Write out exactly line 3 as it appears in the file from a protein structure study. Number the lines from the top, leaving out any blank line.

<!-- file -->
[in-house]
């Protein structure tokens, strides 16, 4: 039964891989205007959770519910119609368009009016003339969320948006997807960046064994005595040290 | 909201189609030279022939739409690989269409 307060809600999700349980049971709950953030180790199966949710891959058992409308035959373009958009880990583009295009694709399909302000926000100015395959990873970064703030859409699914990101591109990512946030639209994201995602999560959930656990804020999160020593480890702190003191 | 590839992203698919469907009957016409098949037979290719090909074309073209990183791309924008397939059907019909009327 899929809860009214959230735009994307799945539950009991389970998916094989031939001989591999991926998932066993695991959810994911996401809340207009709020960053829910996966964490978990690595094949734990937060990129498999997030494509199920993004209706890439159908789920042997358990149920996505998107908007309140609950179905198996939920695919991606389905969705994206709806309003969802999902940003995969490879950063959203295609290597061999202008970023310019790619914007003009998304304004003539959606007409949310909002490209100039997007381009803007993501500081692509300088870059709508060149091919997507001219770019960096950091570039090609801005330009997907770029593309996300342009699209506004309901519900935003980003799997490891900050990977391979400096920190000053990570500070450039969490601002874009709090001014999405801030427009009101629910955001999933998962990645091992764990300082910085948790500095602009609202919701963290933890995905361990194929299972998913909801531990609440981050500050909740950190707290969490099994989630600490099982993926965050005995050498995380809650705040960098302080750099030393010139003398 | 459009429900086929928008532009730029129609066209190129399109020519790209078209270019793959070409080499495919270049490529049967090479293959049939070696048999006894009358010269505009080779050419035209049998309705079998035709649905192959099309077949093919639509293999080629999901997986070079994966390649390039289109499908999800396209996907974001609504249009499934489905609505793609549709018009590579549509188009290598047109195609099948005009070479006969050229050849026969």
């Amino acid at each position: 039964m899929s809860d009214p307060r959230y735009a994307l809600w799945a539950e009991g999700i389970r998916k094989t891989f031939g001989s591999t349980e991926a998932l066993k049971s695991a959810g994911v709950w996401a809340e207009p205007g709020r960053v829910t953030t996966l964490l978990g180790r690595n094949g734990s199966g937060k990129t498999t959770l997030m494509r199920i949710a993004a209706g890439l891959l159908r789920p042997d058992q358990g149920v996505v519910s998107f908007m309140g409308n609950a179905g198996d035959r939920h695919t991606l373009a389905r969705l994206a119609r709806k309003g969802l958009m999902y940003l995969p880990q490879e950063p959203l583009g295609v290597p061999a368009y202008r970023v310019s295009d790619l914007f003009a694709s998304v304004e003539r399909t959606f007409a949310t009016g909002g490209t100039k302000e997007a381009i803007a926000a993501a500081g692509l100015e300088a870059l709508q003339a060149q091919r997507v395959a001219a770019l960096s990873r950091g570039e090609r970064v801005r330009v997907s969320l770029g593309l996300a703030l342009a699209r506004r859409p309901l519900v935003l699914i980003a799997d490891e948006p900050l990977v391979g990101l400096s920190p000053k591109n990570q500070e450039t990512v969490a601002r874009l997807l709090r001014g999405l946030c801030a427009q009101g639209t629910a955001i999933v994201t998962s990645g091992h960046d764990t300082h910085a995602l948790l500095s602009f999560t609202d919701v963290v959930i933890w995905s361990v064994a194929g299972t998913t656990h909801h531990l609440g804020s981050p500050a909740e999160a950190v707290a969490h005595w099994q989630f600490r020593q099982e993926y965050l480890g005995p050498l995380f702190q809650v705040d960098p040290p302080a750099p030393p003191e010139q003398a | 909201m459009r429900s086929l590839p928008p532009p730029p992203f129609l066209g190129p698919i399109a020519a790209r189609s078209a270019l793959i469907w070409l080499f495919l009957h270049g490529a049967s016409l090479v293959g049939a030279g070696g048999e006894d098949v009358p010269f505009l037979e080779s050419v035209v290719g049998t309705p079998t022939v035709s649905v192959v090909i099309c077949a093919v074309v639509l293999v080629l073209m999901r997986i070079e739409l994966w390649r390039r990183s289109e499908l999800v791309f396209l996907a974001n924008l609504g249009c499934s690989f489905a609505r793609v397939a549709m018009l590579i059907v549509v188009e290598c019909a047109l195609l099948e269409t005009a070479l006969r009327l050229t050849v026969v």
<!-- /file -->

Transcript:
């Amino acid at each position: 039964m899929s809860d009214p307060r959230y735009a994307l809600w799945a539950e009991g999700i389970r998916k094989t891989f031939g001989s591999t349980e991926a998932l066993k049971s695991a959810g994911v709950w996401a809340e207009p205007g709020r960053v829910t953030t996966l964490l978990g180790r690595n094949g734990s199966g937060k990129t498999t959770l997030m494509r199920i949710a993004a209706g890439l891959l159908r789920p042997d058992q358990g149920v996505v519910s998107f908007m309140g409308n609950a179905g198996d035959r939920h695919t991606l373009a389905r969705l994206a119609r709806k309003g969802l958009m999902y940003l995969p880990q490879e950063p959203l583009g295609v290597p061999a368009y202008r970023v310019s295009d790619l914007f003009a694709s998304v304004e003539r399909t959606f007409a949310t009016g909002g490209t100039k302000e997007a381009i803007a926000a993501a500081g692509l100015e300088a870059l709508q003339a060149q091919r997507v395959a001219a770019l960096s990873r950091g570039e090609r970064v801005r330009v997907s969320l770029g593309l996300a703030l342009a699209r506004r859409p309901l519900v935003l699914i980003a799997d490891e948006p900050l990977v391979g990101l400096s920190p000053k591109n990570q500070e450039t990512v969490a601002r874009l997807l709090r001014g999405l946030c801030a427009q009101g639209t629910a955001i999933v994201t998962s990645g091992h960046d764990t300082h910085a995602l948790l500095s602009f999560t609202d919701v963290v959930i933890w995905s361990v064994a194929g299972t998913t656990h909801h531990l609440g804020s981050p500050a909740e999160a950190v707290a969490h005595w099994q989630f600490r020593q099982e993926y965050l480890g005995p050498l995380f702190q809650v705040d960098p040290p302080a750099p030393p003191e010139q003398a | 909201m459009r429900s086929l590839p928008p532009p730029p992203f129609l066209g190129p698919i399109a020519a790209r189609s078209a270019l793959i469907w070409l080499f495919l009957h270049g490529a049967s016409l090479v293959g049939a030279g070696g048999e006894d098949v009358p010269f505009l037979e080779s050419v035209v290719g049998t309705p079998t022939v035709s649905v192959v090909i099309c077949a093919v074309v639509l293999v080629l073209m999901r997986i070079e739409l994966w390649r390039r990183s289109e499908l999800v791309f396209l996907a974001n924008l609504g249009c499934s690989f489905a609505r793609v397939a549709m018009l590579i059907v549509v188009e290598c019909a047109l195609l099948e269409t005009a070479l006969r009327l050229t050849v026969v």